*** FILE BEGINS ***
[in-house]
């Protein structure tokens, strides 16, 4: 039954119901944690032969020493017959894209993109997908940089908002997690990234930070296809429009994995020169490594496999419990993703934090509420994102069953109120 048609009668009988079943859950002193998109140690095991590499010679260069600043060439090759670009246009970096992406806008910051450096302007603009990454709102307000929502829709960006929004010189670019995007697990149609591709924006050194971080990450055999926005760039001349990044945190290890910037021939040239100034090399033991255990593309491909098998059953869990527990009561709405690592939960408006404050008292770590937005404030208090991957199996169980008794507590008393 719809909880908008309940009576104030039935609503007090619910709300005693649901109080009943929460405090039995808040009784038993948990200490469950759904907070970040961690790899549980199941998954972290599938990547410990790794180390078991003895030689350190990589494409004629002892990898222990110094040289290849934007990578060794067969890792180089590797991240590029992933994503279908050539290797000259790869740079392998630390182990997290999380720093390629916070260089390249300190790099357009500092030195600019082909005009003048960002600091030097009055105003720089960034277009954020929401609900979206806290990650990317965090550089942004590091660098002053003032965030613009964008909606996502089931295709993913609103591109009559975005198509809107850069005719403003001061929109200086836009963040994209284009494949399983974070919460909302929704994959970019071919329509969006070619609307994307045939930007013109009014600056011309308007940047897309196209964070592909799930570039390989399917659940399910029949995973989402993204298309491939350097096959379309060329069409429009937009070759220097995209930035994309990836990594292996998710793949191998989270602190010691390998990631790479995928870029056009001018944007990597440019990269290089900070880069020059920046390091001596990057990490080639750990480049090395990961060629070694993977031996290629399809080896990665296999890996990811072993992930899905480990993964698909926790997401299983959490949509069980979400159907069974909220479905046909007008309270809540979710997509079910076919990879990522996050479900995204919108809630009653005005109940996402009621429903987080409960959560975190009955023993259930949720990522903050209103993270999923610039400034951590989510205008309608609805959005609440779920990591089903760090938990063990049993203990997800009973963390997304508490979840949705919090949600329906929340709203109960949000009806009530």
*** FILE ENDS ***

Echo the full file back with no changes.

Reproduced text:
[in-house]
């Protein structure tokens, strides 16, 4: 039954119901944690032969020493017959894209993109997908940089908002997690990234930070296809429009994995020169490594496999419990993703934090509420994102069953109120 048609009668009988079943859950002193998109140690095991590499010679260069600043060439090759670009246009970096992406806008910051450096302007603009990454709102307000929502829709960006929004010189670019995007697990149609591709924006050194971080990450055999926005760039001349990044945190290890910037021939040239100034090399033991255990593309491909098998059953869990527990009561709405690592939960408006404050008292770590937005404030208090991957199996169980008794507590008393 719809909880908008309940009576104030039935609503007090619910709300005693649901109080009943929460405090039995808040009784038993948990200490469950759904907070970040961690790899549980199941998954972290599938990547410990790794180390078991003895030689350190990589494409004629002892990898222990110094040289290849934007990578060794067969890792180089590797991240590029992933994503279908050539290797000259790869740079392998630390182990997290999380720093390629916070260089390249300190790099357009500092030195600019082909005009003048960002600091030097009055105003720089960034277009954020929401609900979206806290990650990317965090550089942004590091660098002053003032965030613009964008909606996502089931295709993913609103591109009559975005198509809107850069005719403003001061929109200086836009963040994209284009494949399983974070919460909302929704994959970019071919329509969006070619609307994307045939930007013109009014600056011309308007940047897309196209964070592909799930570039390989399917659940399910029949995973989402993204298309491939350097096959379309060329069409429009937009070759220097995209930035994309990836990594292996998710793949191998989270602190010691390998990631790479995928870029056009001018944007990597440019990269290089900070880069020059920046390091001596990057990490080639750990480049090395990961060629070694993977031996290629399809080896990665296999890996990811072993992930899905480990993964698909926790997401299983959490949509069980979400159907069974909220479905046909007008309270809540979710997509079910076919990879990522996050479900995204919108809630009653005005109940996402009621429903987080409960959560975190009955023993259930949720990522903050209103993270999923610039400034951590989510205008309608609805959005609440779920990591089903760090938990063990049993203990997800009973963390997304508490979840949705919090949600329906929340709203109960949000009806009530």